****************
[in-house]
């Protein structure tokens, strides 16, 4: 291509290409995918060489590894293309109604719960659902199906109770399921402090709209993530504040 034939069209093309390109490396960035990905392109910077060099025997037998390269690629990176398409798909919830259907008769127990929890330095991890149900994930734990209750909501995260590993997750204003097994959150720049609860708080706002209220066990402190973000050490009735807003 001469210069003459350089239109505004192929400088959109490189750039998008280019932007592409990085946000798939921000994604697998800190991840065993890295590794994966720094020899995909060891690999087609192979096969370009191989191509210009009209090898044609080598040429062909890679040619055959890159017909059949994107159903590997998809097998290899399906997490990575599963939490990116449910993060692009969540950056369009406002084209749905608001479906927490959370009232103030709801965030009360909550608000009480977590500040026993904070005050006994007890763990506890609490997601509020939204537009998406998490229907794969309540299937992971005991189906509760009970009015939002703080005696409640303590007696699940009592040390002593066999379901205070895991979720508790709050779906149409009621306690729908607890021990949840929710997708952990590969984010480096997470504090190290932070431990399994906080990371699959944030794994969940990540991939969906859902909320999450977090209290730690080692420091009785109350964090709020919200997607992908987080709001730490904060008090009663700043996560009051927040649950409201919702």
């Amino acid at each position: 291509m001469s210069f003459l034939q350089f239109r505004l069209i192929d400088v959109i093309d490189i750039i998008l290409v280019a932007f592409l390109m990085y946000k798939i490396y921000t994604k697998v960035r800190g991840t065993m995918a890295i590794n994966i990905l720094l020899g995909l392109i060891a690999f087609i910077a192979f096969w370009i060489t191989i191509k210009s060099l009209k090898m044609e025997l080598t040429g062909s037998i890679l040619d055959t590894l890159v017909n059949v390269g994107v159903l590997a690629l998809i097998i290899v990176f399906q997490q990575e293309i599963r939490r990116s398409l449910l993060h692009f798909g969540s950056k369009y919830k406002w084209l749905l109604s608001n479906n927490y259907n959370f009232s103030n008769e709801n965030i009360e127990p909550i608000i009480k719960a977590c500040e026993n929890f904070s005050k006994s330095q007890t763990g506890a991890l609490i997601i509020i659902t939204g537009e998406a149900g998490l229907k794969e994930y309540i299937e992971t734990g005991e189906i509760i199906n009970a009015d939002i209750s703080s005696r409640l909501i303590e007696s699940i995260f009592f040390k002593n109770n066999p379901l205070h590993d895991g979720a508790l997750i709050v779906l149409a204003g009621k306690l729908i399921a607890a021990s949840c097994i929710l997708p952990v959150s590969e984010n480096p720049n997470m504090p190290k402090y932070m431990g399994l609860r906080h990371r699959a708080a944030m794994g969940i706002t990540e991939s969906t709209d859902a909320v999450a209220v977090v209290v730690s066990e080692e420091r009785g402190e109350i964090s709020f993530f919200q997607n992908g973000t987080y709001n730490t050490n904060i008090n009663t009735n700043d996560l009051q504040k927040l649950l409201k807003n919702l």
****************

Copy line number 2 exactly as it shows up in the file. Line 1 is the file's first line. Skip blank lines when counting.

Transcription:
């Protein structure tokens, strides 16, 4: 291509290409995918060489590894293309109604719960659902199906109770399921402090709209993530504040 034939069209093309390109490396960035990905392109910077060099025997037998390269690629990176398409798909919830259907008769127990929890330095991890149900994930734990209750909501995260590993997750204003097994959150720049609860708080706002209220066990402190973000050490009735807003 001469210069003459350089239109505004192929400088959109490189750039998008280019932007592409990085946000798939921000994604697998800190991840065993890295590794994966720094020899995909060891690999087609192979096969370009191989191509210009009209090898044609080598040429062909890679040619055959890159017909059949994107159903590997998809097998290899399906997490990575599963939490990116449910993060692009969540950056369009406002084209749905608001479906927490959370009232103030709801965030009360909550608000009480977590500040026993904070005050006994007890763990506890609490997601509020939204537009998406998490229907794969309540299937992971005991189906509760009970009015939002703080005696409640303590007696699940009592040390002593066999379901205070895991979720508790709050779906149409009621306690729908607890021990949840929710997708952990590969984010480096997470504090190290932070431990399994906080990371699959944030794994969940990540991939969906859902909320999450977090209290730690080692420091009785109350964090709020919200997607992908987080709001730490904060008090009663700043996560009051927040649950409201919702």